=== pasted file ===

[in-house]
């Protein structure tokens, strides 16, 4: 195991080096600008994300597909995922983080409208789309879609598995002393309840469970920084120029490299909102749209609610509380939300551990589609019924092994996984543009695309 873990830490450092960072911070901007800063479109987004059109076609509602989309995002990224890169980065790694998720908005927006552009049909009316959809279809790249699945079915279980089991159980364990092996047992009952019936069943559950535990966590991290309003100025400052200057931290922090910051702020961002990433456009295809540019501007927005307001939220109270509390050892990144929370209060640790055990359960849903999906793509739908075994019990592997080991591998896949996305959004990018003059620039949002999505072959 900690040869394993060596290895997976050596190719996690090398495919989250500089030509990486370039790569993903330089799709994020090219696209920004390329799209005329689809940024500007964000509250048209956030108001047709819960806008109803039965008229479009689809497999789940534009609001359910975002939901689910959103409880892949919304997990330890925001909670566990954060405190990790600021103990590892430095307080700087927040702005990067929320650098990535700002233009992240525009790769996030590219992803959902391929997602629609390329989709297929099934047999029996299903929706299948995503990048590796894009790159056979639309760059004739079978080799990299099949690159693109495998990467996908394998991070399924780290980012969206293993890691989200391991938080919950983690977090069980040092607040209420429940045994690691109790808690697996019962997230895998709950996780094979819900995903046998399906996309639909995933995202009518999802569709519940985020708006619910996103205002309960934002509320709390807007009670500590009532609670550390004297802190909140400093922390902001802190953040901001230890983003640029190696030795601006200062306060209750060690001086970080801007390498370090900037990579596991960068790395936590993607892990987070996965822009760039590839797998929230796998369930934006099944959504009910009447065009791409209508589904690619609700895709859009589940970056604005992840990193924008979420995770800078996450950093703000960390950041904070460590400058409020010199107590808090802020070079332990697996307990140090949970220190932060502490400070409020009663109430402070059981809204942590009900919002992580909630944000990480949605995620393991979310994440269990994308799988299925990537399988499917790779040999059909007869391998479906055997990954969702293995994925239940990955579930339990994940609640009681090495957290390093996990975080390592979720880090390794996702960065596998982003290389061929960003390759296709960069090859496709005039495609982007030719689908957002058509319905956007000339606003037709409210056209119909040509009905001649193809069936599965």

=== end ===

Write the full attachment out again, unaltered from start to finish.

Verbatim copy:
[in-house]
């Protein structure tokens, strides 16, 4: 195991080096600008994300597909995922983080409208789309879609598995002393309840469970920084120029490299909102749209609610509380939300551990589609019924092994996984543009695309 873990830490450092960072911070901007800063479109987004059109076609509602989309995002990224890169980065790694998720908005927006552009049909009316959809279809790249699945079915279980089991159980364990092996047992009952019936069943559950535990966590991290309003100025400052200057931290922090910051702020961002990433456009295809540019501007927005307001939220109270509390050892990144929370209060640790055990359960849903999906793509739908075994019990592997080991591998896949996305959004990018003059620039949002999505072959 900690040869394993060596290895997976050596190719996690090398495919989250500089030509990486370039790569993903330089799709994020090219696209920004390329799209005329689809940024500007964000509250048209956030108001047709819960806008109803039965008229479009689809497999789940534009609001359910975002939901689910959103409880892949919304997990330890925001909670566990954060405190990790600021103990590892430095307080700087927040702005990067929320650098990535700002233009992240525009790769996030590219992803959902391929997602629609390329989709297929099934047999029996299903929706299948995503990048590796894009790159056979639309760059004739079978080799990299099949690159693109495998990467996908394998991070399924780290980012969206293993890691989200391991938080919950983690977090069980040092607040209420429940045994690691109790808690697996019962997230895998709950996780094979819900995903046998399906996309639909995933995202009518999802569709519940985020708006619910996103205002309960934002509320709390807007009670500590009532609670550390004297802190909140400093922390902001802190953040901001230890983003640029190696030795601006200062306060209750060690001086970080801007390498370090900037990579596991960068790395936590993607892990987070996965822009760039590839797998929230796998369930934006099944959504009910009447065009791409209508589904690619609700895709859009589940970056604005992840990193924008979420995770800078996450950093703000960390950041904070460590400058409020010199107590808090802020070079332990697996307990140090949970220190932060502490400070409020009663109430402070059981809204942590009900919002992580909630944000990480949605995620393991979310994440269990994308799988299925990537399988499917790779040999059909007869391998479906055997990954969702293995994925239940990955579930339990994940609640009681090495957290390093996990975080390592979720880090390794996702960065596998982003290389061929960003390759296709960069090859496709005039495609982007030719689908957002058509319905956007000339606003037709409210056209119909040509009905001649193809069936599965």